As diseases like Ebola demonstrate how a virus can easily spread across communities, borders and oceans,researchers around the world are on a quest to develop technology that quickly screens for infectious diseases like Ebola, making it easier to contain.
In fighting Ebola, researchers have found that early screening is the key to preventing the spread of the disease, but it’s a hard disease to diagnose based on the symptoms, which can be common to other diseases like malaria, typhoid fever and meningitis. One American medical device maker is developing revolutionary new technology that can screen for diseases like Ebola in only minutes, just by analyzing an individual’s breath.
Ancon Medical Inc. is seeking investment to further develop its Nanoparticle Biomarker Tagging (NBT) technology device. NBT can quantitatively analyze chemicals from a breath sample and locate specific “biomarkers,” which are DNA-protein controlled volatile organic compounds (VOCs) metabolites specific to diseases. NBT can accurately detect a biomarker at just a single molecule, giving health care officials the ability to fight Ebola at the earliest stages.
“Once someone has the symptoms of Ebola, it’s already too late and that person can spread the disease,” said Wesley Baker, Ancon Medical president. “It’s crucial to find diseases like Ebola at its earliest point of infection, before they are showing the signs. However, once the body is infected, it will begin giving off the chemical ‘fingerprints’ of the disease, and Ancon Medical’s NBT device can find these chemical signals, even at their faintest concentrations.”
The outbreaks of Ebola in the U.S. and Europe show that international travel puts the disease in reach of any country. A recent study noted that three Ebola-infected people could depart from affected African countries each month. This places an even higher importance on the need for portable and affordable screening devices.
“The current Ancon Medical NBT prototype is portable, being about the size of a small suitcase, but with further development, the device can be further miniaturized to be about the size of a toaster”, Baker said. Furthermore, with cloud connectivity, this device would be versatile enough to screen for a wide range of diseases, including Ebola, lung cancer, tuberculosis and others.
The incubation period for Ebola in humans is between two and 21 days, which is the time elapsed from infection until when symptoms begin to show. Humans can’t spread Ebola until they show symptoms, so discovering it early is vital for prevention efforts. Currently, the best way to test for Ebola is with polymerase chain reaction (PCR) machines, which can analyze the DNA from blood samples, but requires a laboratory setting and takes anywhere from 12 hours to four days to produce a result.
“Other early detection methods for Ebola require a blood sample, which takes specialized medical training, a laboratory environment and can expose health care workers to some risks,” Baker said. “But Ancon Medical’s NBT device can give public health officials an easy-to-use screening device that can be brought into a wide range of places, including airports, train stations, rural clinics and other vital locations where it is crucial to find potentially infected individuals before they can spread the disease.”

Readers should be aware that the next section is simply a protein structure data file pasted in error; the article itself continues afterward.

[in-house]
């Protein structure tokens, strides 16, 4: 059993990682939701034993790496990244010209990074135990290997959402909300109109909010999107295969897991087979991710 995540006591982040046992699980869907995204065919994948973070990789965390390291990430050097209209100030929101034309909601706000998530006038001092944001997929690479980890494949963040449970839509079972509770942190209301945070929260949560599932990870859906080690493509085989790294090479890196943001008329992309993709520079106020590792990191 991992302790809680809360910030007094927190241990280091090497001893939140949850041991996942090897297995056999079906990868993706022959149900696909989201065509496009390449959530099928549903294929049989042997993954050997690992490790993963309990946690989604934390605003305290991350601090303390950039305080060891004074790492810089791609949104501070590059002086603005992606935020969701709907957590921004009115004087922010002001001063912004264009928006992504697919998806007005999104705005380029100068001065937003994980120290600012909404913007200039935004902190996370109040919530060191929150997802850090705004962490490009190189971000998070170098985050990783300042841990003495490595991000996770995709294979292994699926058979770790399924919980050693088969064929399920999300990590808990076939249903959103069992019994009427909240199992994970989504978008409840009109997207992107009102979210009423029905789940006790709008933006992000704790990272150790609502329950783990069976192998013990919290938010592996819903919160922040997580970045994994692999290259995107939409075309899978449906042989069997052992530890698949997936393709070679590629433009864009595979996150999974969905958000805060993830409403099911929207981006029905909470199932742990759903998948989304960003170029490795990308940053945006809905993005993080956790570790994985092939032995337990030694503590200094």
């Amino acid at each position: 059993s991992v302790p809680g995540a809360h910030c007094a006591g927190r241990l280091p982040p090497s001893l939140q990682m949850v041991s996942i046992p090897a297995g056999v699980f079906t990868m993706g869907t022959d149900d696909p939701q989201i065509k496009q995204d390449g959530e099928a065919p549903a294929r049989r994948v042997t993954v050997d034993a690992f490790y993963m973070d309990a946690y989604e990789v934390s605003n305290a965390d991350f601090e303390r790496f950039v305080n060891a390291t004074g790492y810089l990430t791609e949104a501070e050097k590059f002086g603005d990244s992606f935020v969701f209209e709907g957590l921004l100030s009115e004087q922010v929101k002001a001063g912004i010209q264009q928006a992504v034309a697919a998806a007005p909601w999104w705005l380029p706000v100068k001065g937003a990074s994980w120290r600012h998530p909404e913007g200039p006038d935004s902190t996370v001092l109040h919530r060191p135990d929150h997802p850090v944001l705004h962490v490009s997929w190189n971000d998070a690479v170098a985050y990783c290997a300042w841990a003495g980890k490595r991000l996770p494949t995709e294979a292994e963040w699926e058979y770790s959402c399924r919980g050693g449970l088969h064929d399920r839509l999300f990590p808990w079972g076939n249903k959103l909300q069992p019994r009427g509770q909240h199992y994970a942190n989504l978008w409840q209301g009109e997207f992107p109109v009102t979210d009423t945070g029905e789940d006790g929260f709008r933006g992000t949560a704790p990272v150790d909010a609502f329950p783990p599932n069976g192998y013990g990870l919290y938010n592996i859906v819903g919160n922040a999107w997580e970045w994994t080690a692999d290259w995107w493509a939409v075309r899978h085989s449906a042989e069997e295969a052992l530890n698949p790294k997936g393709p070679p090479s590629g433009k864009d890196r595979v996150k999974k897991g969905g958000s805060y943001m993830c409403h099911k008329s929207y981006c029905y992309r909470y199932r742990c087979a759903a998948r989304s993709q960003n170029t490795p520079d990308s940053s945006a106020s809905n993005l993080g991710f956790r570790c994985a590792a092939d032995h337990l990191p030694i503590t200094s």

Another issue with diagnosis of Ebola is that it has similar symptoms to more common diseases, like Marburg and Lassa fevers. A new study from Boston University School of Medicine and the US Army Medical Research Institute shows that it’s possible to distinguish between different hemorrhagic fevers before they become symptomatic. However, researchers warned that their discovery didn’t create a realistic timeline for developing a test.
However, researchers at Ancon Medical project that they could find the Ebola biomarker in as quickly as two months, once the company can attract the funding needed for the project, and to help advance its research and funding for the NBT device, Ancon Medical Inc. has located its offices in the LifeScience Alley area of Minnesota, which is quickly becoming one of the best places in the world for medical device research and development.
“We know that if there is one place where a technology like Nanoparticle Biomarker Tagging can find the support it needs at this early stage, it’s in Minnesota’s LifeScience Alley,” Baker said. “Over the course of the next few years, Ancon Medical will continue to seek investment into the NBT project, including pursuit of public health grants from organizations such as The Gates Foundation, as well as other public and private funding opportunities.”
Federal Drug Administration approval for the NBT screening device could be complete in two years, making the device ready to hit the market as early as the third quarter of 2016. Ancon Medical, has licensed patents on NBT technology.